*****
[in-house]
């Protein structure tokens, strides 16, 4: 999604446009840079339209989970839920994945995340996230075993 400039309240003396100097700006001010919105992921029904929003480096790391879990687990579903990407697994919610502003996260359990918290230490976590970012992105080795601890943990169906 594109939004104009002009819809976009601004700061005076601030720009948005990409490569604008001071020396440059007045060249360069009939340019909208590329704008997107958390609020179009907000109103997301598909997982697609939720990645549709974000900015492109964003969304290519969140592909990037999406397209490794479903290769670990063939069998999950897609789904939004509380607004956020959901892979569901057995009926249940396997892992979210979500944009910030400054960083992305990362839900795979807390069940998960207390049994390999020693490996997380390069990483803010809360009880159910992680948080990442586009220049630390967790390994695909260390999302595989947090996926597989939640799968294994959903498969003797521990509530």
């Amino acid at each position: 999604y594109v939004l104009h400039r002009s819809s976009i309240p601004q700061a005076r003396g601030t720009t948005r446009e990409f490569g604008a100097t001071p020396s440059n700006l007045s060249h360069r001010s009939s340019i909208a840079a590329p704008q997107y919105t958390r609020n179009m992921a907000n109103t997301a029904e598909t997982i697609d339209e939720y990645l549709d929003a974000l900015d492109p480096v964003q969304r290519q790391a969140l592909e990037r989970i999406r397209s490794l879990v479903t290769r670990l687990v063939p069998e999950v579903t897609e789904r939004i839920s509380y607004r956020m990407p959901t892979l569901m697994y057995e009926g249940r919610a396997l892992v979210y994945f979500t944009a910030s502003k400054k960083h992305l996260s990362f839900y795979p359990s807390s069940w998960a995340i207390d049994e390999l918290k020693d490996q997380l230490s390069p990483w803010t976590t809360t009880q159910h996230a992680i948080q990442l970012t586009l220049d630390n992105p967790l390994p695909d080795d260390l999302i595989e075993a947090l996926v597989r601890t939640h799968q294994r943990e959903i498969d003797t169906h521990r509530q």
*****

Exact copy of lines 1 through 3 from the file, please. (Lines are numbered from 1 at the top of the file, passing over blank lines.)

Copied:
[in-house]
């Protein structure tokens, strides 16, 4: 999604446009840079339209989970839920994945995340996230075993 400039309240003396100097700006001010919105992921029904929003480096790391879990687990579903990407697994919610502003996260359990918290230490976590970012992105080795601890943990169906 594109939004104009002009819809976009601004700061005076601030720009948005990409490569604008001071020396440059007045060249360069009939340019909208590329704008997107958390609020179009907000109103997301598909997982697609939720990645549709974000900015492109964003969304290519969140592909990037999406397209490794479903290769670990063939069998999950897609789904939004509380607004956020959901892979569901057995009926249940396997892992979210979500944009910030400054960083992305990362839900795979807390069940998960207390049994390999020693490996997380390069990483803010809360009880159910992680948080990442586009220049630390967790390994695909260390999302595989947090996926597989939640799968294994959903498969003797521990509530």
């Amino acid at each position: 999604y594109v939004l104009h400039r002009s819809s976009i309240p601004q700061a005076r003396g601030t720009t948005r446009e990409f490569g604008a100097t001071p020396s440059n700006l007045s060249h360069r001010s009939s340019i909208a840079a590329p704008q997107y919105t958390r609020n179009m992921a907000n109103t997301a029904e598909t997982i697609d339209e939720y990645l549709d929003a974000l900015d492109p480096v964003q969304r290519q790391a969140l592909e990037r989970i999406r397209s490794l879990v479903t290769r670990l687990v063939p069998e999950v579903t897609e789904r939004i839920s509380y607004r956020m990407p959901t892979l569901m697994y057995e009926g249940r919610a396997l892992v979210y994945f979500t944009a910030s502003k400054k960083h992305l996260s990362f839900y795979p359990s807390s069940w998960a995340i207390d049994e390999l918290k020693d490996q997380l230490s390069p990483w803010t976590t809360t009880q159910h996230a992680i948080q990442l970012t586009l220049d630390n992105p967790l390994p695909d080795d260390l999302i595989e075993a947090l996926v597989r601890t939640h799968q294994r943990e959903i498969d003797t169906h521990r509530q």